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How to use shift registers with an Arduino

shift-register-exercise1-pretty-pic

Let’s suppose you have a project that needs to update three, 7-segment LEDs. Each 7-segment LED requires, well, 7 pins from your Arduino. That means you’ll need 21 pins from your Arduino to drive all 3 LEDs. Hmm, that’s a problem, Arduino’s don’t have 21 output pins. How about if we could use just 3 Arduino pins to drive all three, 7-segment LEDs! How can we do this, with shift registers. Read on to find out how.

All of the code used in this article can be found on GITHUB.

 

What is a Shift Register?

This article focuses on the 74HC595N shift register which is the little microchip shown below.

shift-register-small

 

 

A shift register allows you to feed it a BYTE of data through the DS PIN that is split into individual bits and assigned to the output PINS Q0 (that’s a zero) through Q7.

 

How does this actually work?  A shift register has two 8-bit registers.  The first register is called the “stage” register and is where the last byte is sitting that you wrote to it.  The second 8-bit register is for storage and you tell the shift register microchip to transfer the “stage” shift register to the “storage” shift register.  The “storage” register is mapped to the output PINs Q0 through Q7.

 

When you write to a shift register the first thing you do is set the STCP to LOW.  Each time you write a byte of data to the DS pin, the data goes into the “stage” register.  It will remain there until you send the next byte of data.  If you want the shift-register to transfer the “stage” register data to the “storage” register you need to raise the STCP to HIGH.

 

You can also piggy back or link shift registers together so that as bits are pushed out of one shift register they will feed another.  This is shown in exercise 2 below.

 

Enough theory, let’s make a shift register do something.

Example 1 – Light Up 8 LEDs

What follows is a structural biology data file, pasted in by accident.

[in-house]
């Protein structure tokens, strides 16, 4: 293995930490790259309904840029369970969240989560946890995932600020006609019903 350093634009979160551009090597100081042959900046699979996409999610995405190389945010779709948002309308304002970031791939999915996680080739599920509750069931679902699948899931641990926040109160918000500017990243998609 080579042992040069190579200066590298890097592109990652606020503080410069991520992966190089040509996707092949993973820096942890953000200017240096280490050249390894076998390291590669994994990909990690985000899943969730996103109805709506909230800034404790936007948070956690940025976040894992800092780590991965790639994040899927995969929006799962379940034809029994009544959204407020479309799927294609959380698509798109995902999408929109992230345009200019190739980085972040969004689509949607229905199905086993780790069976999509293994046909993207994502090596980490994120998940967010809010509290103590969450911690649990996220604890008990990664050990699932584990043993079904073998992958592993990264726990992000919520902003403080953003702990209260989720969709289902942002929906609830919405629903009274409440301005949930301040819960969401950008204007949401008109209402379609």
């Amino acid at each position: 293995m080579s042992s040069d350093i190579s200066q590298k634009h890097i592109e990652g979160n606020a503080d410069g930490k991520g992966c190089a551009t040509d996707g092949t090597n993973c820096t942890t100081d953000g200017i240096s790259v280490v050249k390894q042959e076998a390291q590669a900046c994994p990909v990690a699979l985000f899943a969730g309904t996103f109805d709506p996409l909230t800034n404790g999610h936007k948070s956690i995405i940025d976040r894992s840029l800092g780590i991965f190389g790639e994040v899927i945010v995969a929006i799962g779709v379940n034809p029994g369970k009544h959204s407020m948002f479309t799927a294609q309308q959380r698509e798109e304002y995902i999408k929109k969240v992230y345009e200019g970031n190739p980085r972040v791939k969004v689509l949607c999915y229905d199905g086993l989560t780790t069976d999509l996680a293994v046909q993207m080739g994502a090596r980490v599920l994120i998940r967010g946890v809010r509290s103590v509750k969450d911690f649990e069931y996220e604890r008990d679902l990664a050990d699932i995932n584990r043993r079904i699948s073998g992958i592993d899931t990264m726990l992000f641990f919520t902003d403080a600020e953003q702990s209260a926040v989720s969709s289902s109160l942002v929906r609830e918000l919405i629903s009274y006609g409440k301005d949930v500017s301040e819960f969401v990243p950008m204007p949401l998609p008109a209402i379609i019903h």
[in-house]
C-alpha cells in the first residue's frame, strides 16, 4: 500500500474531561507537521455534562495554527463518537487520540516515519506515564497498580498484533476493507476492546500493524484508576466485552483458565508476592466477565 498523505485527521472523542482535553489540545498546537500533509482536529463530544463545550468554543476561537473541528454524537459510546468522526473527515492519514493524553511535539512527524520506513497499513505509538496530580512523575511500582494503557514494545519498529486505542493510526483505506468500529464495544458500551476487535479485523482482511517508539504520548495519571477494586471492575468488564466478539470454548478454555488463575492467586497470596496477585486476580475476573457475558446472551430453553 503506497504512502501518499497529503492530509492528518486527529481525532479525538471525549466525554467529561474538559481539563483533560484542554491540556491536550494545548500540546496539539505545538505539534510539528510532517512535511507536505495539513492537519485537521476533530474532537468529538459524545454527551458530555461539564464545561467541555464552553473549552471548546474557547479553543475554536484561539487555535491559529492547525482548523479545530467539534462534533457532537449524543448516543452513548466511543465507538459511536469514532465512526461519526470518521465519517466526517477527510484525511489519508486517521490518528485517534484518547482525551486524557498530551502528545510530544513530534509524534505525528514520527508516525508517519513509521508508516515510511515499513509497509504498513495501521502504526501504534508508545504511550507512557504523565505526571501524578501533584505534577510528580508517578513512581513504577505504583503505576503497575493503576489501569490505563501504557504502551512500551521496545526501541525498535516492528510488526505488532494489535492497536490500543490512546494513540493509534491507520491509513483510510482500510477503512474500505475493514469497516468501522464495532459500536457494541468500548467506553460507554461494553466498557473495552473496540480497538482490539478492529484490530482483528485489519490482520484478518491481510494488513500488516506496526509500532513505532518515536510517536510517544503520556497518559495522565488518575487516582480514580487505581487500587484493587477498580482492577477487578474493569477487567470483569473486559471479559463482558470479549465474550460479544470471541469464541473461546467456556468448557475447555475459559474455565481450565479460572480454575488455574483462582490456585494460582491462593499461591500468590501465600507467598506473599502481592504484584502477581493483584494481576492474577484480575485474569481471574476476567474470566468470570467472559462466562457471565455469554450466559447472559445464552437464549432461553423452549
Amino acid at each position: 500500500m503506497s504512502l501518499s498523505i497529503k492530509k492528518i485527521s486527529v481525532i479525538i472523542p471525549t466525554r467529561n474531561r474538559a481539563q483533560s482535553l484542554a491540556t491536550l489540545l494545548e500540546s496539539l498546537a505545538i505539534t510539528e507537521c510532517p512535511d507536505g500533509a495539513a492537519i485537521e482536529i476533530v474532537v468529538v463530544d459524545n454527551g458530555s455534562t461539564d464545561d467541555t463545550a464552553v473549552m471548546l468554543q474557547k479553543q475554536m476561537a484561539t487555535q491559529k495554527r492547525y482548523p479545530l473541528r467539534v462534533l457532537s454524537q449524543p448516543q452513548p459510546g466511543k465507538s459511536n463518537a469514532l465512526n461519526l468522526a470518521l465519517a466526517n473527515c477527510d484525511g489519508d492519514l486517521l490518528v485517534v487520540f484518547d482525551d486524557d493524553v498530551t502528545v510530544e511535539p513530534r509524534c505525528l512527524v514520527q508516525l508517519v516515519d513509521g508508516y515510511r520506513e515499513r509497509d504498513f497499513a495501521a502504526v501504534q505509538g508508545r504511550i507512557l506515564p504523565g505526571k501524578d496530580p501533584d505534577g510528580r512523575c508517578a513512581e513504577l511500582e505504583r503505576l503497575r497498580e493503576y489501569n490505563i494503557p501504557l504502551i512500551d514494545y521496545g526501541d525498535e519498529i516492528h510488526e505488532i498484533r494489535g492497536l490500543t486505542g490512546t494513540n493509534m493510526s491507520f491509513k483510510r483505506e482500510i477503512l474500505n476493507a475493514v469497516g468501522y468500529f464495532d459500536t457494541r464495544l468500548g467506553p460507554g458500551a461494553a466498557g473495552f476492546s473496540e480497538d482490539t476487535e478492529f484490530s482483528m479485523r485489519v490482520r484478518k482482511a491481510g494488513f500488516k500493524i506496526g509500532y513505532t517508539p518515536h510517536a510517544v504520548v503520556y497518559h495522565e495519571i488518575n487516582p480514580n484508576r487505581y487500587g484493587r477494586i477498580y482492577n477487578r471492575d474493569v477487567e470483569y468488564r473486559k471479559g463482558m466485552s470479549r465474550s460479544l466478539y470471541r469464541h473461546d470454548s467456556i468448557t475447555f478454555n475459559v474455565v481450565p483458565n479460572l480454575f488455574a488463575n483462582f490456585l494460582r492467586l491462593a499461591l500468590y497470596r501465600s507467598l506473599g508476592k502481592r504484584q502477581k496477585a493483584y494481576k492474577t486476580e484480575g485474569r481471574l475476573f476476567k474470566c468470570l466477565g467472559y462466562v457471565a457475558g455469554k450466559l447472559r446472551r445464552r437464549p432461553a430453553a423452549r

Let’s do something fairly simple to get the feel of things.  Let’s manage eight LEDs using a shift register.  We’ll light each LED individually for 500 milliseconds and then start over from the beginning.  The LEDs will light up in the sequence: 0,1,2,3,4,5,6,7,0,1,2,3,etc…

Here’s how the experiment will look when breadboarded…

shift-register-exercise1-breadboard

You’ll need the following:

  • 8 – LEDS – pick your favorite colors.
  • 1 – 74HC595N Shift Register that can be purchased from DigiKey, Sparkfun, AdaFruit or many other sources.  The 74HC595N is very common.
  • 1 – Arduino – I like the Arduino Pro Mini from Sparkfun, but you can use whatever flavor you like.
  • 1 breadboard

 

The first step is to prepare a breadboard to hold the 8 LEDs, the shift register and our Arduino.  The following image was created using Fritzing and shows how the wiring is done.

shift-register-exercise-1_bb

The 74HC595N has the following PIN outs.

74HC595N-shift-register

Here’s how to wire them to your Arduino for our first test…

  • Vcc – to power (+)
  • Q0 – (+) side of LED 1
  • DS – to Arduino PIN 4
  • OE – to ground
  • STCP – to Arduino PIN 5 – this is the latch pin.  You start by writing a LOW value to this pin, then write the byte to DS then raise the STCP to HIGH
  • SHCP – to Arduino PIN 6 –  this is the clock pin and is how the Arduino and the Shift register agree on a clock
  • MR – to power (+)